A Voice For The Wild Cats of the World
Meeting The Small Wild Cats
December 28, 2011Posted by on
Recently I had the privelege of spending a full day working with the small wild cats of Port Lympne Wild Animal Park, in the United Kingdom. The park itself is well known for its extensive array of animals and one of the greatest selection of small cats in Western Europe. Needless to say my experience did not disappoint.
One of the first things I learned upon arrival was that the park is heavily involved with captive breed and release programmes, contributing to various wild populations around the world, therefore assisting species whose numbers are dwindling. The emphasis was strongly focused towards the welfare of the animals rather than just making profit. This is an example I wish many more zoos would follow.
Over the course of the day I had the opportunity to feed margays, fishing cats, ocelots and Indian desert cats to mention a few. Preparing “feeds” is, in itself, a fairly mammoth task which took up some part of the day and other duties included cleaning the enclosures and conducting general maintenance of the living areas. Headkeeper Neville Buck and I began constructing a new, more insulated roof for the den of a resident pair of margays – England in the winter is not ideal for warm weather cats, but every effort is made to keep each animal comfortable and healthy.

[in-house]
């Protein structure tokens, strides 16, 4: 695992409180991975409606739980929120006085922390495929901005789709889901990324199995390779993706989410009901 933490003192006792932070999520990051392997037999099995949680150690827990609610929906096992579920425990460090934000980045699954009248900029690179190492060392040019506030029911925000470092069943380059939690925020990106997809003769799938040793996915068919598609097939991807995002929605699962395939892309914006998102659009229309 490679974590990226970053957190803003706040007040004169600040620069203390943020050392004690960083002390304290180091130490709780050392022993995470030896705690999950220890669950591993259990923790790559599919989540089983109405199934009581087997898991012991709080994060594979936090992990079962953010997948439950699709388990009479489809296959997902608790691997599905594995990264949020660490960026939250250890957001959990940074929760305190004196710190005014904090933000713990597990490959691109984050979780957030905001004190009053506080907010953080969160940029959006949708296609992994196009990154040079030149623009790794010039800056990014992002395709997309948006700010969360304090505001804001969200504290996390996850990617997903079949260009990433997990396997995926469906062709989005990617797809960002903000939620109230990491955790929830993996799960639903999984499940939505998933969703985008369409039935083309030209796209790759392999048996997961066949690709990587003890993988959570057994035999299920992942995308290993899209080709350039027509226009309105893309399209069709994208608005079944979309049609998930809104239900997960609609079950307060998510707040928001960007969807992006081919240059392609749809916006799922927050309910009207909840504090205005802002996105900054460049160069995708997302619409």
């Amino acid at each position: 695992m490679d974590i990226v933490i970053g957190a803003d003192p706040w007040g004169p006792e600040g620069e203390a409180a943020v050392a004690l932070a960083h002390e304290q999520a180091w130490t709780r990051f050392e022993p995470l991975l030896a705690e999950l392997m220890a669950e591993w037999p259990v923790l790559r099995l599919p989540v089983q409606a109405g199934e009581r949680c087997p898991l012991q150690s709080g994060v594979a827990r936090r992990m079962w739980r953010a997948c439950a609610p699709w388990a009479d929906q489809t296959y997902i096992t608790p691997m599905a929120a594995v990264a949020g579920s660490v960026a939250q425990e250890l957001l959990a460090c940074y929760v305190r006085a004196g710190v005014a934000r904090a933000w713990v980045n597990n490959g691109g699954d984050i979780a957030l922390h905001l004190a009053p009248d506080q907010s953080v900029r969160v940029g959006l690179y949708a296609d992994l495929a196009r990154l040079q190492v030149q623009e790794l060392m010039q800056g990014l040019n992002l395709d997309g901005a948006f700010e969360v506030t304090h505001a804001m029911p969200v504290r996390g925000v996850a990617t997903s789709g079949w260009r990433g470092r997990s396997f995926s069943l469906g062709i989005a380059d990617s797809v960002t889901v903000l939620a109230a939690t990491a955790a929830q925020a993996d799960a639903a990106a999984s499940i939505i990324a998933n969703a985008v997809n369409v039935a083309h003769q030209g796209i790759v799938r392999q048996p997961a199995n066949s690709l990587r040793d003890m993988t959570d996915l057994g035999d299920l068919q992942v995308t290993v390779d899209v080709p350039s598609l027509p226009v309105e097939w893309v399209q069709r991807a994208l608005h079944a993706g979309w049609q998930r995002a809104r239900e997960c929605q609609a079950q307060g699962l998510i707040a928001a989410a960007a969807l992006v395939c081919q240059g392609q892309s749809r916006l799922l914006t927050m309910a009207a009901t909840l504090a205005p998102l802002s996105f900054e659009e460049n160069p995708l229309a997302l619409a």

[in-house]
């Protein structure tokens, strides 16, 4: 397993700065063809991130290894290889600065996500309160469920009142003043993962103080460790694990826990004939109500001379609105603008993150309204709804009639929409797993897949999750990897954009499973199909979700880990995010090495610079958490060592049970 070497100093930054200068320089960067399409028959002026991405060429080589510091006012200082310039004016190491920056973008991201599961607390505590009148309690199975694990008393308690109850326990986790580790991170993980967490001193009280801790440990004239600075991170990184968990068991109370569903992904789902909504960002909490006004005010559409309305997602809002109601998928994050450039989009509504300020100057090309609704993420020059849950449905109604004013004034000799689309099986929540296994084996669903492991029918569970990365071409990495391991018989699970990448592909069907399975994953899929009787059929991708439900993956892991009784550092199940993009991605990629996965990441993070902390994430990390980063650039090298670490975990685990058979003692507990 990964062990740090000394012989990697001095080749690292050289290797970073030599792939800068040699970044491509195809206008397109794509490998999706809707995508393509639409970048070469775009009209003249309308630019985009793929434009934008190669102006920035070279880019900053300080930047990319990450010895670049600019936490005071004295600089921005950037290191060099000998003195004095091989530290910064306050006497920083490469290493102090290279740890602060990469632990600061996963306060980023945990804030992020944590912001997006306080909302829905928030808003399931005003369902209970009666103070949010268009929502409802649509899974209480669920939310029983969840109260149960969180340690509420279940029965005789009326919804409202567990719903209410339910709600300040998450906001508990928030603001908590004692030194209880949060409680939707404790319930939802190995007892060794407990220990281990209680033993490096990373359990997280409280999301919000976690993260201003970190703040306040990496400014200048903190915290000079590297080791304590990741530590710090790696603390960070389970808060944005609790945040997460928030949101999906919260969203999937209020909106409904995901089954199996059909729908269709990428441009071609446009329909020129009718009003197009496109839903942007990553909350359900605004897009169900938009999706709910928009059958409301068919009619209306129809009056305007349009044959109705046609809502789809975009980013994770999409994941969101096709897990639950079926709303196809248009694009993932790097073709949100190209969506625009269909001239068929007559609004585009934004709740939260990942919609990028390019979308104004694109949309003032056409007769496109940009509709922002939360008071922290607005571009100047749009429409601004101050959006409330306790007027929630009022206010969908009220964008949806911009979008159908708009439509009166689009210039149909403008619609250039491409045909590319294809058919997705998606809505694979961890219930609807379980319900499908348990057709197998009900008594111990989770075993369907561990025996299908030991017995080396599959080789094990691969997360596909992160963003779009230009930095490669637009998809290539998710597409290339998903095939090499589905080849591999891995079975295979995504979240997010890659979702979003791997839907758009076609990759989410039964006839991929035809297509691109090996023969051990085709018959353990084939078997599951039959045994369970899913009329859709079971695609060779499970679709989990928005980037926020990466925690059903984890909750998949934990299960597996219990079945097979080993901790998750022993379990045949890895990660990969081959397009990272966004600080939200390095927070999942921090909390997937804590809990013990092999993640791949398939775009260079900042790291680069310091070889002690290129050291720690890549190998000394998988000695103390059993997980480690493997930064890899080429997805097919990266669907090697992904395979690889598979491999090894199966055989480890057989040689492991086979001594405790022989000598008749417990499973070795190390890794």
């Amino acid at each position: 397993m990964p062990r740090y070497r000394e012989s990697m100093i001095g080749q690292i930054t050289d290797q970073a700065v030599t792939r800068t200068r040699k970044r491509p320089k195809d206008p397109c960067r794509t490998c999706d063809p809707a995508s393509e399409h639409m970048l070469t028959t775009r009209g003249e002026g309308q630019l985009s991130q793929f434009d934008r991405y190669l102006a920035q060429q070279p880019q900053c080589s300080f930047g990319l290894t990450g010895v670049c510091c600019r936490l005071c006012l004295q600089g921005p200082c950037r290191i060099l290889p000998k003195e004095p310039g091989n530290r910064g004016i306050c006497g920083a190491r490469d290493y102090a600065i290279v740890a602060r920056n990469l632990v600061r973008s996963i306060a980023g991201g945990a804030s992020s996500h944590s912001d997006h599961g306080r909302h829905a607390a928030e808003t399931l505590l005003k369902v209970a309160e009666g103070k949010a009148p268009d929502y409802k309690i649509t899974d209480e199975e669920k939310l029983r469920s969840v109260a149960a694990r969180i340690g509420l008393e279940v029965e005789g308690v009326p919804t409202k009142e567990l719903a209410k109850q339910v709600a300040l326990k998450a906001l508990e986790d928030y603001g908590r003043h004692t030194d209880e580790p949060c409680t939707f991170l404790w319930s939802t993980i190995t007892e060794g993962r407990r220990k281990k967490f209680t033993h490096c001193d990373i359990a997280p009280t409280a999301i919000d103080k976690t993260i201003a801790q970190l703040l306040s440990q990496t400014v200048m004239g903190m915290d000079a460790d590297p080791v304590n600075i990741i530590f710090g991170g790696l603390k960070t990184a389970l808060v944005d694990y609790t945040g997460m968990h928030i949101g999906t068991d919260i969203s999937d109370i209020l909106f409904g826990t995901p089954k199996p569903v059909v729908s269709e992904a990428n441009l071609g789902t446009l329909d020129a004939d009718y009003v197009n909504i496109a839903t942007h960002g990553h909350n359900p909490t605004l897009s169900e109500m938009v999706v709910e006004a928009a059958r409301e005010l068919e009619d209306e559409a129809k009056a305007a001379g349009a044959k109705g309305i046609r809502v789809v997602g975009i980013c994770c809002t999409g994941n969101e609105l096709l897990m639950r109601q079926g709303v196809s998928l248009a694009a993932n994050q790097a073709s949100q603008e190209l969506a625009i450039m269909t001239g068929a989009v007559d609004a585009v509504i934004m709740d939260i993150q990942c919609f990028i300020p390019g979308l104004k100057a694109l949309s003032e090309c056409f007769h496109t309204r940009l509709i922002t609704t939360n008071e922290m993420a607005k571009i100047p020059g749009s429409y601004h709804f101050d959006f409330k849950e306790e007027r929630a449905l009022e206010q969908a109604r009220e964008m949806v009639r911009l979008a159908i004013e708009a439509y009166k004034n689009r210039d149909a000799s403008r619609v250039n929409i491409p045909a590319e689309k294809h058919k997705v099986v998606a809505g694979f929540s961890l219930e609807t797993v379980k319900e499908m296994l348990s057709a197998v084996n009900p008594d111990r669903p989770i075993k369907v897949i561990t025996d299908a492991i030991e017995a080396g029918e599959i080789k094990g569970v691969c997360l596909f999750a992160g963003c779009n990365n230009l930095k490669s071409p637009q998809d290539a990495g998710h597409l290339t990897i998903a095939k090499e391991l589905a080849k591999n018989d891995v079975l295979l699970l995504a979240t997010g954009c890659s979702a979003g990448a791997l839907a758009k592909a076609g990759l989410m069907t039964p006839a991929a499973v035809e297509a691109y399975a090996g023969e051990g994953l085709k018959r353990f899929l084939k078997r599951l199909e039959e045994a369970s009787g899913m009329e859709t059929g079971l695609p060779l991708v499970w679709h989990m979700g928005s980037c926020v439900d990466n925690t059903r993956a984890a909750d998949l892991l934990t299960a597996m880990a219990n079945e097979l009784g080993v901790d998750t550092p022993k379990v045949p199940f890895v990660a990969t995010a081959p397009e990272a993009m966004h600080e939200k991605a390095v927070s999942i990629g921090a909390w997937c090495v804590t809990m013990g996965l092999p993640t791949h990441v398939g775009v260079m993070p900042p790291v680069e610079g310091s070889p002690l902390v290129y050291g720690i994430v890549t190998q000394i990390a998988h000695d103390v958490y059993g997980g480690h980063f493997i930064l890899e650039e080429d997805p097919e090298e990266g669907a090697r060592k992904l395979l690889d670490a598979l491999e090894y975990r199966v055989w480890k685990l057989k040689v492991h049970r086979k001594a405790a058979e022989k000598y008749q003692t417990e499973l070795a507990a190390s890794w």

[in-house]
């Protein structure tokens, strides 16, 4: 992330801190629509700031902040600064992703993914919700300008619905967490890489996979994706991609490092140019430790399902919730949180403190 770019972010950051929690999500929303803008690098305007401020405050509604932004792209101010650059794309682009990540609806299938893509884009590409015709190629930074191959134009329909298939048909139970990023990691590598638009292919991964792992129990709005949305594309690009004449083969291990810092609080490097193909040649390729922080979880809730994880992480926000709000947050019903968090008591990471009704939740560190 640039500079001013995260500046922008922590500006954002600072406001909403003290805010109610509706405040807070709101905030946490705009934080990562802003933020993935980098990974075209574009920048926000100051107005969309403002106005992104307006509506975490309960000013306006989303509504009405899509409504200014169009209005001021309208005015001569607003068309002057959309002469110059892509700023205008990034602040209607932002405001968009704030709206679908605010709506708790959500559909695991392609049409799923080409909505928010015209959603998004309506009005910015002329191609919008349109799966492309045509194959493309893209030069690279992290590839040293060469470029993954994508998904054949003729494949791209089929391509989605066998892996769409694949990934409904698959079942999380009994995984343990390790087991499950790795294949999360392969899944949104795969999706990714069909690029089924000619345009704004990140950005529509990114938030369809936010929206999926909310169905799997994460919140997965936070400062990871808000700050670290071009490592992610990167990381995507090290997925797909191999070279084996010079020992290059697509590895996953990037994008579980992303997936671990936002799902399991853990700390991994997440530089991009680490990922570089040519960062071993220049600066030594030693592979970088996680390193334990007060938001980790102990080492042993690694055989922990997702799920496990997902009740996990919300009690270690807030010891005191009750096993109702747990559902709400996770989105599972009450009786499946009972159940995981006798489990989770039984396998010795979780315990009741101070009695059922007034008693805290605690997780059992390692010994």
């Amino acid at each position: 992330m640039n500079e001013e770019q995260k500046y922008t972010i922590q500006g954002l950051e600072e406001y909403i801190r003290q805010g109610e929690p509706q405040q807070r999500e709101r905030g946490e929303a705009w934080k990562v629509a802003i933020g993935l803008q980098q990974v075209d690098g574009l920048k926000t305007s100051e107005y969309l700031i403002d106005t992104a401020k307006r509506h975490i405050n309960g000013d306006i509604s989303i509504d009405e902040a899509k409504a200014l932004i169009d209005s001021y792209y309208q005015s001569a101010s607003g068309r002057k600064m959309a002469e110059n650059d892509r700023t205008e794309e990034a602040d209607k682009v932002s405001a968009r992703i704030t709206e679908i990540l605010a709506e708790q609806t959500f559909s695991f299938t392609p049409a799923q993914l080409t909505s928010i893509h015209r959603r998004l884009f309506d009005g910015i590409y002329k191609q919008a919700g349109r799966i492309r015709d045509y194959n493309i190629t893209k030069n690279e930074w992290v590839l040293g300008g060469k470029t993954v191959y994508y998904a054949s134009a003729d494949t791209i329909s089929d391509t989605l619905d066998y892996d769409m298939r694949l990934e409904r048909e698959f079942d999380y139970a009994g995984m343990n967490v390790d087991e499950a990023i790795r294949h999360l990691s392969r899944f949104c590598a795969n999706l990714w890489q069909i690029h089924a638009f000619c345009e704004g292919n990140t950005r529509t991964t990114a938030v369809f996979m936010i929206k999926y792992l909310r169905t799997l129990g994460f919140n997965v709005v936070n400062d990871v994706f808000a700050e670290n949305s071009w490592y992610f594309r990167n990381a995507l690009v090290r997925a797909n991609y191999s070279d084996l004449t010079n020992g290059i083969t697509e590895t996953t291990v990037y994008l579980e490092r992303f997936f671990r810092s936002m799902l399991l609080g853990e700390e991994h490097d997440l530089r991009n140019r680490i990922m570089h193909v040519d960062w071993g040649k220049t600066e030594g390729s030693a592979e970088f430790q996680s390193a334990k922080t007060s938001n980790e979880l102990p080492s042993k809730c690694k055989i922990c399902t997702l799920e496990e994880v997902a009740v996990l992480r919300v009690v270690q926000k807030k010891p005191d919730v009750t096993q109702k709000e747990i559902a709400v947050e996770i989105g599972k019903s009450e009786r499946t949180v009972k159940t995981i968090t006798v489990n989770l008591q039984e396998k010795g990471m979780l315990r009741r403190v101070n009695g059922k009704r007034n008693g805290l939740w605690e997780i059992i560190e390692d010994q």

All in all, I feel my Port Lympne experience was infact quite eye-opening. As somebody who has studied both big and small cats for a while, it was a pleasure to witness several species in the flesh for the first time. Seeing a picture in a book and actually being up close looking at them face to face are two very different things. Some may be smaller or bigger than you might imagine. Though one thing is for sure – all are twice as beautiful than any photo could ever portray.
About the author: ISEC Canada member Brad Parsk is a conservationist and wild cat enthusiast from the U.K. He has assisted in projects throughout Europe and North America preserving threatened species and their habitats.
See more photos of the small wild cats at Port Lympne from ISEC member Ben Williams:
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